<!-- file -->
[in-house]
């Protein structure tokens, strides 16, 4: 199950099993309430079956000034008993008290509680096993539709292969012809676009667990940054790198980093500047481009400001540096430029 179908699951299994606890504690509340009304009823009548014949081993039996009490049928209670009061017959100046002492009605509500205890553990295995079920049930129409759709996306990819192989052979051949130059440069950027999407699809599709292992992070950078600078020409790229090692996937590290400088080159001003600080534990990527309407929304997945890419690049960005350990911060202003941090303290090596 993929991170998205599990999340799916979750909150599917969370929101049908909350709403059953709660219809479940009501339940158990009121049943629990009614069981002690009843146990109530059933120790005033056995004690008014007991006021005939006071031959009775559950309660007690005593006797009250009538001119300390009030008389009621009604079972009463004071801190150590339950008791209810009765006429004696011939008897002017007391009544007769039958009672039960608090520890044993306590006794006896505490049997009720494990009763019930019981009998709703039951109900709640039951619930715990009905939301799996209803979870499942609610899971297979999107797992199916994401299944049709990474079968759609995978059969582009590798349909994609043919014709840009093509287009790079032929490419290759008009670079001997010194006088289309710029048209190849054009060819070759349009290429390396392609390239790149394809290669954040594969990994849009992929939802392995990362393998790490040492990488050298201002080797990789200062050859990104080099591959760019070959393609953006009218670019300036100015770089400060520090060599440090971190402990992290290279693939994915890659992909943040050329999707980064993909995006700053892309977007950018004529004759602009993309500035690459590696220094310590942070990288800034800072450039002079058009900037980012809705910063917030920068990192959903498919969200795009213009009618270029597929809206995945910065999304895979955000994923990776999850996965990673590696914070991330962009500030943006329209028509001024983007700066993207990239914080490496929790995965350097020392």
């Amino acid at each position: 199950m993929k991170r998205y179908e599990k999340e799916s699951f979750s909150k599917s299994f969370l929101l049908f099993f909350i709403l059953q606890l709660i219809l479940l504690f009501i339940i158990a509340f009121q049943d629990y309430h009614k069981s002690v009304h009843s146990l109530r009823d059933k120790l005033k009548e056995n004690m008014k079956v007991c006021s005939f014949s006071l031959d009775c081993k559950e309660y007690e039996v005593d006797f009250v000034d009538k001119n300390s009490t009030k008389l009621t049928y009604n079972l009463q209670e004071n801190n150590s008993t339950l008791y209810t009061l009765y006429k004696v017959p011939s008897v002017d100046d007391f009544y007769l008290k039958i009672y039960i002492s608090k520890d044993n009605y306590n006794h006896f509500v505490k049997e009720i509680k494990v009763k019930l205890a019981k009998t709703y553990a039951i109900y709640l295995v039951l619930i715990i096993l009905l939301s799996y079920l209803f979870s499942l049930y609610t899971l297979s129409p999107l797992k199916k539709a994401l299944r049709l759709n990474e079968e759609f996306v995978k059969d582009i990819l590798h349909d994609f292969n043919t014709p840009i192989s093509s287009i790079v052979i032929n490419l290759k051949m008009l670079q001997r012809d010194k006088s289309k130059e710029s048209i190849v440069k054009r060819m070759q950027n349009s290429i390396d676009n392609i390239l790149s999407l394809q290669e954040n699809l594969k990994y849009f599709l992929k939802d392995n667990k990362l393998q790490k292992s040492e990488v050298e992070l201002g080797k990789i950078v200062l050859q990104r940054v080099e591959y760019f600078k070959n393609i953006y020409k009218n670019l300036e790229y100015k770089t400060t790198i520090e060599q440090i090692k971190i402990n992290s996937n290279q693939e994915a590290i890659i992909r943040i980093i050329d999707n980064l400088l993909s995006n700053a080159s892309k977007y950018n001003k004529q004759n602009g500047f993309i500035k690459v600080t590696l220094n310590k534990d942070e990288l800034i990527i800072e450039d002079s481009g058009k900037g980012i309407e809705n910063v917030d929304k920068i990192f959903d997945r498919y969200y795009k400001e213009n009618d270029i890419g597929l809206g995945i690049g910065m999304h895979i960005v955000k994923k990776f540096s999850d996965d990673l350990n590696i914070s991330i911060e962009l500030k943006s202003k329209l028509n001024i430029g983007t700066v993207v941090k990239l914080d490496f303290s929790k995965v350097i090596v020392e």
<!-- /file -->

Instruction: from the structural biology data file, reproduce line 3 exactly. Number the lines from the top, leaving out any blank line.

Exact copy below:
């Amino acid at each position: 199950m993929k991170r998205y179908e599990k999340e799916s699951f979750s909150k599917s299994f969370l929101l049908f099993f909350i709403l059953q606890l709660i219809l479940l504690f009501i339940i158990a509340f009121q049943d629990y309430h009614k069981s002690v009304h009843s146990l109530r009823d059933k120790l005033k009548e056995n004690m008014k079956v007991c006021s005939f014949s006071l031959d009775c081993k559950e309660y007690e039996v005593d006797f009250v000034d009538k001119n300390s009490t009030k008389l009621t049928y009604n079972l009463q209670e004071n801190n150590s008993t339950l008791y209810t009061l009765y006429k004696v017959p011939s008897v002017d100046d007391f009544y007769l008290k039958i009672y039960i002492s608090k520890d044993n009605y306590n006794h006896f509500v505490k049997e009720i509680k494990v009763k019930l205890a019981k009998t709703y553990a039951i109900y709640l295995v039951l619930i715990i096993l009905l939301s799996y079920l209803f979870s499942l049930y609610t899971l297979s129409p999107l797992k199916k539709a994401l299944r049709l759709n990474e079968e759609f996306v995978k059969d582009i990819l590798h349909d994609f292969n043919t014709p840009i192989s093509s287009i790079v052979i032929n490419l290759k051949m008009l670079q001997r012809d010194k006088s289309k130059e710029s048209i190849v440069k054009r060819m070759q950027n349009s290429i390396d676009n392609i390239l790149s999407l394809q290669e954040n699809l594969k990994y849009f599709l992929k939802d392995n667990k990362l393998q790490k292992s040492e990488v050298e992070l201002g080797k990789i950078v200062l050859q990104r940054v080099e591959y760019f600078k070959n393609i953006y020409k009218n670019l300036e790229y100015k770089t400060t790198i520090e060599q440090i090692k971190i402990n992290s996937n290279q693939e994915a590290i890659i992909r943040i980093i050329d999707n980064l400088l993909s995006n700053a080159s892309k977007y950018n001003k004529q004759n602009g500047f993309i500035k690459v600080t590696l220094n310590k534990d942070e990288l800034i990527i800072e450039d002079s481009g058009k900037g980012i309407e809705n910063v917030d929304k920068i990192f959903d997945r498919y969200y795009k400001e213009n009618d270029i890419g597929l809206g995945i690049g910065m999304h895979i960005v955000k994923k990776f540096s999850d996965d990673l350990n590696i914070s991330i911060e962009l500030k943006s202003k329209l028509n001024i430029g983007t700066v993207v941090k990239l914080d490496f303290s929790k995965v350097i090596v020392e």